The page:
Can 8Hour Forensic Spacewalk Solve Galactic Whodunit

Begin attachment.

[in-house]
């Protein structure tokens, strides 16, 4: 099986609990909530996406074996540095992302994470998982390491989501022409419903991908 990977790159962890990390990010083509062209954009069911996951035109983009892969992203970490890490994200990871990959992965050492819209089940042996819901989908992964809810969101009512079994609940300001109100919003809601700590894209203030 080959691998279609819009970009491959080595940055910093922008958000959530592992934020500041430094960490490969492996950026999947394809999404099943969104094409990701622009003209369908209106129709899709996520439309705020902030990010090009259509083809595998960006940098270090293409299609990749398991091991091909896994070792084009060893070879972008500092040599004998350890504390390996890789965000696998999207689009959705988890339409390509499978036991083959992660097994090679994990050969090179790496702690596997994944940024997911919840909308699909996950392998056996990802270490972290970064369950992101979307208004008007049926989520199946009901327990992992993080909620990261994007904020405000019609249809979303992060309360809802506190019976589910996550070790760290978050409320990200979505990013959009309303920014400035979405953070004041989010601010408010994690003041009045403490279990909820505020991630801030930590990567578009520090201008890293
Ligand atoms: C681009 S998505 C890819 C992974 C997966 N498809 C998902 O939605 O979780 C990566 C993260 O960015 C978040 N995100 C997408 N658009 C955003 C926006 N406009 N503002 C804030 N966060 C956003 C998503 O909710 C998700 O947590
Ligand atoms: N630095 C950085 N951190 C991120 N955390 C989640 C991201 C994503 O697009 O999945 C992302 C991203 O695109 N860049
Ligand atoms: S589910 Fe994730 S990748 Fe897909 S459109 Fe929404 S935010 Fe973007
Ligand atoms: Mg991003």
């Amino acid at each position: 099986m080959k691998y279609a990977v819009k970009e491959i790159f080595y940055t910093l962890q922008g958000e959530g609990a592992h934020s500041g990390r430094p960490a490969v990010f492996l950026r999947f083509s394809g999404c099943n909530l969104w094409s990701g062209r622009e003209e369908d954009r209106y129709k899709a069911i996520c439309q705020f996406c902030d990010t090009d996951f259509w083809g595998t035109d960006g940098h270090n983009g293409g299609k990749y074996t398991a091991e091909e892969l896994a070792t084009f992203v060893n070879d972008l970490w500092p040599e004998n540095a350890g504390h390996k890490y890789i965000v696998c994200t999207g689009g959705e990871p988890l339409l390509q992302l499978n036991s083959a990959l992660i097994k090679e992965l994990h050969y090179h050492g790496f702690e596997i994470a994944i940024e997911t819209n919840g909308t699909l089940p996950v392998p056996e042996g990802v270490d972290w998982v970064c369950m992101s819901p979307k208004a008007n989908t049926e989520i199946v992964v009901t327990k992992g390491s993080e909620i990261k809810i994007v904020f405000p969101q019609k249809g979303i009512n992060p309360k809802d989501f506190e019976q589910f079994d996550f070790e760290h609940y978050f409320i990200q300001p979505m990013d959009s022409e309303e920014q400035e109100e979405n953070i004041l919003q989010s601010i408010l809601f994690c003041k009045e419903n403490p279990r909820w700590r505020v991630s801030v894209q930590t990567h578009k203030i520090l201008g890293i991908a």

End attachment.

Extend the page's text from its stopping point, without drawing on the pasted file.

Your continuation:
first_img Russia’s Humanoid Robot Returns Safely to EarthCIMON Returns to Earth After 14 Months on ISS Stay on target STABBY STAB— Loren Grush (@lorengrush) December 11, 2018NASA and Roscosmos agreed to “defer any preliminary conclusions … until the final investigation has been completed.”Prokopyev, Gerst, and NASA astronaut Serena Auñón-Chancellor are scheduled to depart the station in the Soyuz MS-09 on Dec. 19, returning to Earth after a six-and-a-half-month mission.More on Poo Images From NASA Reveal Antarctic Ecosystem Changes‘Beam’ Your Support to New Horizons Ahead of Historic FlybyNASA’s Voyager 2 Probe Reaches Interstellar Spacecenter_img Wielding sharp knives and what looked like garden shears, two Russian spacewalkers this week examined a mysterious hole in a Soyuz craft, docked on the International Space Station.Cosmonauts Oleg Kononenko and Sergey Prokopyev cut samples of material around the tiny dimple, first identified in August, when the two-millimeter cavity caused an air leak at the ISS.During a difficult spacewalk (that lasted nearly eight hours), the cosmonauts managed to cut away insulation covering the hole, taking photos and collecting residue for analysis.A new thermal blanket has been placed over the area.Over the summer, flight controllers in Houston and Moscow noticed a drop in pressure on the ISS; an exposure was discovered in a side compartment of the Soyuz MS-09, which docked at the orbiting lab in June.At the time, European Space Agency astronaut Alexander Gerst reportedly confirmed the puncture—thought to be the result of a micrometeoroid—by running his hand over it (some even say he plugged it with a finger).The Expedition 56 crew then MacGyvered the hole from inside the station, initially using heat-resistant tape, and later a sealant and gauze cloth.The dent has since become a point of contention between the United States and Russia, as Russian media speculated that a NASA astronaut deliberately sabotaged the spacecraft.“It was done by a human hand,” Dmitry Rogozin, head of Russian space agency Roscosmos, told the TASS news agency in September. “There are traces of a drill sliding along the surface. We don’t reject any theories.”While he is willing to admit it could have been a manufacturing error, Rogozin isn’t ruling out vandalism—fueled by a theory that a NASA astronaut was the culprit.last_img

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